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Cicero, with all the reputation won by his eloquently-rounded periods, was, after all, but a sophist and a lawyer, a plebeian parvenu ; first the panegyrist of Marius, then the flatterer of Scylla; vain and irresolute, without daring and without genius, quite incapable of enforcing so signal a punishment on the conspirators had Terentia not insisted on its execution. In these prisons died also the vile Sejanus, that cruel and uncompromising minister and degraded panderer to the base passions of the brutal but suspicious Tiberius.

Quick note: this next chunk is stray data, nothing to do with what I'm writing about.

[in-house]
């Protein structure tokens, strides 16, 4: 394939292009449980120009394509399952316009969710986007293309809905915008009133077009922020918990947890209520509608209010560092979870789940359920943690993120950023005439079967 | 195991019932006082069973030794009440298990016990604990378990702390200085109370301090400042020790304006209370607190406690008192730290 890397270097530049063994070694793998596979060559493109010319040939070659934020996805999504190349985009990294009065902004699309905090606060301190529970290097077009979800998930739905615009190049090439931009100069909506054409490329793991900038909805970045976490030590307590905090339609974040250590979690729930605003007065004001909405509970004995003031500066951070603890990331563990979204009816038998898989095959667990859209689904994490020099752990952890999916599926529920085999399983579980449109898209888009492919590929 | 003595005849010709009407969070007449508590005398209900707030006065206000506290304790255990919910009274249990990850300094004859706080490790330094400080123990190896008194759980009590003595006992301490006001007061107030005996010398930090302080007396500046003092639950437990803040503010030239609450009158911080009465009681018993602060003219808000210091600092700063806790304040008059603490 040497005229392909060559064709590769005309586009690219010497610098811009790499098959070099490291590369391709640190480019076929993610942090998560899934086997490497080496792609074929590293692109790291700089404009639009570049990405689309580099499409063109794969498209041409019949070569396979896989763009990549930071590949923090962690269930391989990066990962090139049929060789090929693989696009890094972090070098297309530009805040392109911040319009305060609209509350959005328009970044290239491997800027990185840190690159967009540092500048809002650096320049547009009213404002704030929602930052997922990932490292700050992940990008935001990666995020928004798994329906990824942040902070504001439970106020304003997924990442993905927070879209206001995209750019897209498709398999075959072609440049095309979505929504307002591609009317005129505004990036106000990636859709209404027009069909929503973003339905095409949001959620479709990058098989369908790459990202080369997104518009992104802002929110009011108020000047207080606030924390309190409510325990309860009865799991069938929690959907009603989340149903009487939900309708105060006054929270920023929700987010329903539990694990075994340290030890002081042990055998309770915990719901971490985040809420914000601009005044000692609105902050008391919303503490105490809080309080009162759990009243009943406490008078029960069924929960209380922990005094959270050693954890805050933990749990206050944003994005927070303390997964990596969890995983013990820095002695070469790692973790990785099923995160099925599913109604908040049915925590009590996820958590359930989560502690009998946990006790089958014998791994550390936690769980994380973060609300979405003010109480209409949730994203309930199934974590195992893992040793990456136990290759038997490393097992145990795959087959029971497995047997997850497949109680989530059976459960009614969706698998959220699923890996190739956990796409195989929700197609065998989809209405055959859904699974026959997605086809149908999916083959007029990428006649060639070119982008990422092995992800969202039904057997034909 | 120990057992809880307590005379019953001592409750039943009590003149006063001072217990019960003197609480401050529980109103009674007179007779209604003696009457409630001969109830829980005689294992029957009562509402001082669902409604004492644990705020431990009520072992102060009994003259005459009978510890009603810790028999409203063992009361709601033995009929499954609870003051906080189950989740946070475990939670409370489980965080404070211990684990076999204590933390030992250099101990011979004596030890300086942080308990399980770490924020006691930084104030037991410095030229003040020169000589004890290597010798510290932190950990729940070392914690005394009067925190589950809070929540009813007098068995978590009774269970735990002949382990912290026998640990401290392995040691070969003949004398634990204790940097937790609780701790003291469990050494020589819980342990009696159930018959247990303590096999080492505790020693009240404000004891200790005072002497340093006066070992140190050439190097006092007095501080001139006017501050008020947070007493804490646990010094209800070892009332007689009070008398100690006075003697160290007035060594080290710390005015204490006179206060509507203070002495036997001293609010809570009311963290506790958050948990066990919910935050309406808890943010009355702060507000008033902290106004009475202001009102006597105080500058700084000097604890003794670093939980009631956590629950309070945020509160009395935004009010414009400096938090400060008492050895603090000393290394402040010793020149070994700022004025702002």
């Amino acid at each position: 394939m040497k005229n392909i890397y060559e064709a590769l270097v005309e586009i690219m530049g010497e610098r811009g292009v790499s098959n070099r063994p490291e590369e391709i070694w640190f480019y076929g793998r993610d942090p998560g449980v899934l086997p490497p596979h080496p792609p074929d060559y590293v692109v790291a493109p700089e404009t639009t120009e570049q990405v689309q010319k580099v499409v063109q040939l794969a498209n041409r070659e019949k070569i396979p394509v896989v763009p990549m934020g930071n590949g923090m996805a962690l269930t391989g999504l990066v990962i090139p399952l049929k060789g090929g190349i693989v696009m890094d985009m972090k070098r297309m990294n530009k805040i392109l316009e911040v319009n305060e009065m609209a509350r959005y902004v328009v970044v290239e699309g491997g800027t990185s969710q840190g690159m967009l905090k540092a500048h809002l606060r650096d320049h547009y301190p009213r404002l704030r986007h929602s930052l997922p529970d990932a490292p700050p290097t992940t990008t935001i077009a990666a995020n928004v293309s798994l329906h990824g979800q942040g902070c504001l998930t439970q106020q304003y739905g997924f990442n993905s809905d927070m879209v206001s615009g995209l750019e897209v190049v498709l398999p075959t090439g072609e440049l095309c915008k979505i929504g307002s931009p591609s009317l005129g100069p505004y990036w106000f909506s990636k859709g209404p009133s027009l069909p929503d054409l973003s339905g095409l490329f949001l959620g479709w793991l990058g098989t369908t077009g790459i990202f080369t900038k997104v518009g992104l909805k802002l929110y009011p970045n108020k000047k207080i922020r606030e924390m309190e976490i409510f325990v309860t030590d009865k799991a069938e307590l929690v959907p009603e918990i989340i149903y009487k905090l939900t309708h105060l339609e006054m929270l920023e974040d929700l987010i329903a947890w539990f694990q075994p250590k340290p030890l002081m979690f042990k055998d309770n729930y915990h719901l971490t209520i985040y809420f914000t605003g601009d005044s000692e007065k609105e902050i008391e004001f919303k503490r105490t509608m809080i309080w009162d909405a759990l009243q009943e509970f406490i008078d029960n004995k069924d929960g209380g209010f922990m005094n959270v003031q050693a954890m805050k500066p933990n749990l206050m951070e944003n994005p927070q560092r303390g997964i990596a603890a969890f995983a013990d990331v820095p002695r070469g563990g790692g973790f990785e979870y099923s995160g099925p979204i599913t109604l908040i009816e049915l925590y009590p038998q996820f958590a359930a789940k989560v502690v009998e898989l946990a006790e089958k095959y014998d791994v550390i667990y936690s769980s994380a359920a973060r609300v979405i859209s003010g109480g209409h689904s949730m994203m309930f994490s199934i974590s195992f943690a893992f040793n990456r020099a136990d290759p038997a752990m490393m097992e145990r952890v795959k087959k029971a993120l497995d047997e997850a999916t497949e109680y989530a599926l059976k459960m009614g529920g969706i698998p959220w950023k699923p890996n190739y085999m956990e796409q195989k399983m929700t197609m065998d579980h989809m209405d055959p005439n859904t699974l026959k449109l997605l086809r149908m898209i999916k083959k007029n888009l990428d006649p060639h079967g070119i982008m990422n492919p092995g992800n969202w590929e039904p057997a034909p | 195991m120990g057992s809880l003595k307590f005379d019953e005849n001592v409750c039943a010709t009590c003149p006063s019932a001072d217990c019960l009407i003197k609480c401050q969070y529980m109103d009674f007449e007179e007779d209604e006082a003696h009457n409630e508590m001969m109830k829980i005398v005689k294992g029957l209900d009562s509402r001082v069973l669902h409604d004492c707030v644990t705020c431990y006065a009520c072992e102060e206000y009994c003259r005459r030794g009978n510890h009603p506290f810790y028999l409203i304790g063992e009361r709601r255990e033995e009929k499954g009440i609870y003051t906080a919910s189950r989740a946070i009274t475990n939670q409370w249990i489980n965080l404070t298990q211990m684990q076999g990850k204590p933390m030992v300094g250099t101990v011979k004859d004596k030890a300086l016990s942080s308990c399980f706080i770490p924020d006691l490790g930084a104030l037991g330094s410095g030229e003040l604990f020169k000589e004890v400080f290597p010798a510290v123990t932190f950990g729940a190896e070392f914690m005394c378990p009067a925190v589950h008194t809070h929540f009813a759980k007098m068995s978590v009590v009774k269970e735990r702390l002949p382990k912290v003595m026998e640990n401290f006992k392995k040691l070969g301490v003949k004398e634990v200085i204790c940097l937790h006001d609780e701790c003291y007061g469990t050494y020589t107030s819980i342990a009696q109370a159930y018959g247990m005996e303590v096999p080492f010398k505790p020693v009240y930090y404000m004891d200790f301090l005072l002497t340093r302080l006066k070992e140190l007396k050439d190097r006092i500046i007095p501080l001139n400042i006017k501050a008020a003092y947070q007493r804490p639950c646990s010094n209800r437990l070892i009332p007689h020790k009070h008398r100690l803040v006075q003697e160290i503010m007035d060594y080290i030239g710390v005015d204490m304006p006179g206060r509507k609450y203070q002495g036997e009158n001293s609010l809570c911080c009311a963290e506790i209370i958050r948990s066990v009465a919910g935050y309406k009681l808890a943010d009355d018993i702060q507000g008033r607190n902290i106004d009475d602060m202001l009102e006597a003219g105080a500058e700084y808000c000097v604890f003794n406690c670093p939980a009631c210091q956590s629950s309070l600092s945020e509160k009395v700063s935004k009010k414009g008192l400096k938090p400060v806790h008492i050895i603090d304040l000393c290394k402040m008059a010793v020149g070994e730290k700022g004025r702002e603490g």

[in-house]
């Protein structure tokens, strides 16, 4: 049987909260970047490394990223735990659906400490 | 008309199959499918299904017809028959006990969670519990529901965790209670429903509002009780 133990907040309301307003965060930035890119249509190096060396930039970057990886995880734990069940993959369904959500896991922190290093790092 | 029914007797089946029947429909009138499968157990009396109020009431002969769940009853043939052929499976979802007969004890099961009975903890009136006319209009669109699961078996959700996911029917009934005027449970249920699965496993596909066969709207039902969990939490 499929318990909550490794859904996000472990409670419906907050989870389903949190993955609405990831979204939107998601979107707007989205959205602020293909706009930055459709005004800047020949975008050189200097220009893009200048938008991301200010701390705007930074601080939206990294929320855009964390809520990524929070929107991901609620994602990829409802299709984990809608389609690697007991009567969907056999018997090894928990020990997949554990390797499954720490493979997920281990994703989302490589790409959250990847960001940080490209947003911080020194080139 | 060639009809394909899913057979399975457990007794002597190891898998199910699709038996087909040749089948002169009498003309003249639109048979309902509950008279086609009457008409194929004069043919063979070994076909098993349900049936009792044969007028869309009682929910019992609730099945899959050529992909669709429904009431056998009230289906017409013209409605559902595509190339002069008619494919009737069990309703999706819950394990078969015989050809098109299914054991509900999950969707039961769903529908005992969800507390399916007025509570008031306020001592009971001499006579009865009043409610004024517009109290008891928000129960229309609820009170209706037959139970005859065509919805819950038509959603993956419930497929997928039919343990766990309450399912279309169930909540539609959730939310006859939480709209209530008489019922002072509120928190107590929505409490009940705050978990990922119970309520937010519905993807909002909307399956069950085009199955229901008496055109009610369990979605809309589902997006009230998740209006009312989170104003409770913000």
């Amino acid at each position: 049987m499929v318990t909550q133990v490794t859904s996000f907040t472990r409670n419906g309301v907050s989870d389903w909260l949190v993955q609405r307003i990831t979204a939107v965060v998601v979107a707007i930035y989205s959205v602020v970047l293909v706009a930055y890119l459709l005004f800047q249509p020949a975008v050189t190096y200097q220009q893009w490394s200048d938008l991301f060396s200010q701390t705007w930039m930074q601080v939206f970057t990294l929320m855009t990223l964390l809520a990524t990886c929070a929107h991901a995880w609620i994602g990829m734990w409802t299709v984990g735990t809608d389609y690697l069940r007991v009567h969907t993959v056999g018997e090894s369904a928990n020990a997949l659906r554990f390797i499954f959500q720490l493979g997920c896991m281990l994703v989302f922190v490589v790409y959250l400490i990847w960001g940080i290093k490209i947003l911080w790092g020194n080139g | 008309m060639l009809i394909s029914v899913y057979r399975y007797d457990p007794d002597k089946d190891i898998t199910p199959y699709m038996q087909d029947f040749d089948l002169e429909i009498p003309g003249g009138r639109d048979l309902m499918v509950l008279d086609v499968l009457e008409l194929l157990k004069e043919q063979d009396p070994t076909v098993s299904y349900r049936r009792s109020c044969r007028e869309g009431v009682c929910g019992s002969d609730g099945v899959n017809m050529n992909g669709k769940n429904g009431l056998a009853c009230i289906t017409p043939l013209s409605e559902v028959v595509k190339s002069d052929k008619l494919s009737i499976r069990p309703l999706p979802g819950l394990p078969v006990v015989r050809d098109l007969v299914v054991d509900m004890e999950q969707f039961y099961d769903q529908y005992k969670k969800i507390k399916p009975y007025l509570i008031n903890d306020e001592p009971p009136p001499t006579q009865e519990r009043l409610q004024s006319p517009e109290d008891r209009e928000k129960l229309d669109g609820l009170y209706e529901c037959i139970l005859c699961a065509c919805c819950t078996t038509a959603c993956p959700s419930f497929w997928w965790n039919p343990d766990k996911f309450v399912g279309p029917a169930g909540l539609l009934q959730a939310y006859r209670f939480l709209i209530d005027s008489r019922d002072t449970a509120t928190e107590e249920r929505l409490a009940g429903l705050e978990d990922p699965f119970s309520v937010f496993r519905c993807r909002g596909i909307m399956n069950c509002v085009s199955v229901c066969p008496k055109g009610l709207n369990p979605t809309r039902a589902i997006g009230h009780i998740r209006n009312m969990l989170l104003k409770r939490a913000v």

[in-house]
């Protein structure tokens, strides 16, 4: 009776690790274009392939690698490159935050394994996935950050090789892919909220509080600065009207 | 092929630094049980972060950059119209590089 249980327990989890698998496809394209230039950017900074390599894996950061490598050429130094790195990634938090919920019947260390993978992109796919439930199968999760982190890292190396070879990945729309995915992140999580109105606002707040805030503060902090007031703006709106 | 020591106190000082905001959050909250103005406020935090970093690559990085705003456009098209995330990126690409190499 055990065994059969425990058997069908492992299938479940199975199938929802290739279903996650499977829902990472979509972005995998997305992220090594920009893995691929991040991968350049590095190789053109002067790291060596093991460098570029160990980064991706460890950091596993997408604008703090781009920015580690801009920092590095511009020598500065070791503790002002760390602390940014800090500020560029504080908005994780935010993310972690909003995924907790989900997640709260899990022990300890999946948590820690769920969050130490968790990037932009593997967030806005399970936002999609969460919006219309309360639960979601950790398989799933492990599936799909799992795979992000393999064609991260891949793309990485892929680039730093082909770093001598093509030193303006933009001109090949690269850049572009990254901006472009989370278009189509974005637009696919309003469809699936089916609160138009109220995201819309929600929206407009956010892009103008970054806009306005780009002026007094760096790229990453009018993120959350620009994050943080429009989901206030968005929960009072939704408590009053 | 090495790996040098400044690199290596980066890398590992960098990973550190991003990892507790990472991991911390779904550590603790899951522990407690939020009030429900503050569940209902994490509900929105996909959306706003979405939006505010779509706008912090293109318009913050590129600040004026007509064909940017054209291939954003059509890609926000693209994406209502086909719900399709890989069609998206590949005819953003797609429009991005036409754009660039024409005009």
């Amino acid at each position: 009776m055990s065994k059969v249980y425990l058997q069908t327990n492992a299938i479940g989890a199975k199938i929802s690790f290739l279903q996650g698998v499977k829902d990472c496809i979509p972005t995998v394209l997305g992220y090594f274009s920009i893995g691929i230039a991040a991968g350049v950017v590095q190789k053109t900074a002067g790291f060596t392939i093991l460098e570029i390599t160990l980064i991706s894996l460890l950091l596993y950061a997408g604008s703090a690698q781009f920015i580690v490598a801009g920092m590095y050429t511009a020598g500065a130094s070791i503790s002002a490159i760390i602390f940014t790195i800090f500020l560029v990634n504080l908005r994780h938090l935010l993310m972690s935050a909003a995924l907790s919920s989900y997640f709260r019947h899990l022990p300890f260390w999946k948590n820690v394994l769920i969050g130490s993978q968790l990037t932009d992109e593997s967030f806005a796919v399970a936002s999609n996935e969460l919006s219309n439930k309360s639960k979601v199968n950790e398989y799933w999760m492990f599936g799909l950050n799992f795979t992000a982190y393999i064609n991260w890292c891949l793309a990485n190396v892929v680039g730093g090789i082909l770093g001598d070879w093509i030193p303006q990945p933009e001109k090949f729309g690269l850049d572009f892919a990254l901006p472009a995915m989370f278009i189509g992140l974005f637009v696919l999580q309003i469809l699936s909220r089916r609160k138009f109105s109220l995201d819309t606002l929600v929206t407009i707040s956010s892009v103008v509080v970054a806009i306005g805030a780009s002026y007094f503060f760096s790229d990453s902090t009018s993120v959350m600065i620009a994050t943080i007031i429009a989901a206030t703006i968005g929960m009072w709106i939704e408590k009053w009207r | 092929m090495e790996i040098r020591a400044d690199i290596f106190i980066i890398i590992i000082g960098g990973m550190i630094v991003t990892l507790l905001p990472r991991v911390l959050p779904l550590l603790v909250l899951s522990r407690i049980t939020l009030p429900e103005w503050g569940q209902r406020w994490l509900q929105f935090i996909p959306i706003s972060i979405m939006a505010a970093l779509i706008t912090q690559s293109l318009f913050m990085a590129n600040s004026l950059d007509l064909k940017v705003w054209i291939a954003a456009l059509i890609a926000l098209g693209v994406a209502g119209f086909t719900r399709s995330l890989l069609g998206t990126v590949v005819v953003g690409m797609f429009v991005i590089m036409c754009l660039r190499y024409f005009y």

How often has it happened to me to fall a musing over the blackened stones, forming walls that have witnessed great, horrible, or famous events—to inquire as it were into their history, entreat them to become audible, and to impart their hidden knowledge. I found myself stargazing in this fashion on the gaunt stones before me, while the custode rattled away his little chapter of knowledge to my companions. But could ye—oh! mysterious masses—speak with tongues of brass, and tell of long-past scenes enacted under your deep and fatal shadow, it would neither be of Jugurtha nor of Catiline I would question ye, but of the blessed Peter, who, for nine months, is said to have hallowed ye by his presence. Historical tradition confidently names this as the locality where he was imprisoned, and as such it will be venerated by every denomination of Christians until the day when earth shall exist no more. I cannot give expression to the contending feelings that agitated me as I glanced round on the very walls where his eyes had rested, and placed my hand on the very pillar to which he was chained, when I pictured his sufferings, his heavenly consolations, and horrible death. Such emotions are overwhelming, and can only be realised in full force on the very localities where, as with Thomas the Apostle, the finger touches the sacred marks, fingers the gaping wounds, and is, as it were, forced into belief. Here is the spring said miraculously to have gushed forth out of the solid stones (and solid indeed they are, and of Etruscan massiveness) in order to enable the apostles Peter and Paul to baptise during their imprisonment the keepers of the prison, Processus and Martinian, who were so powerfully affected by the teaching and example of the apostles, that on the return of Nero from his Grecian expedition (laden with the thousand crowns and chaplets he had won from the flattery of an abject and debased race), they suffered martyrdom in the persecution that then commenced. It is highly improbable that a spring should voluntarily have been enclosed in a dungeon dedicated to agony and solitary death. The water wells up bright and pure, never rising or falling, and is now enclosed in a kind of setting of masonry, and covered by a bronze lid. After the emotions and recollections excited by these prisons I could see no more; the day, too, was already falling, and the light, when we reascended, become pale and dim. I had, during the last few hours, felt, admired, and examined so much, my mind was oppressed by the weight of knowledge it had acquired. On returning home I caught up a pen in furore, determined to convey, on paper, however faintly, some idea of the variety offered by one day's sight-seeing at Rome.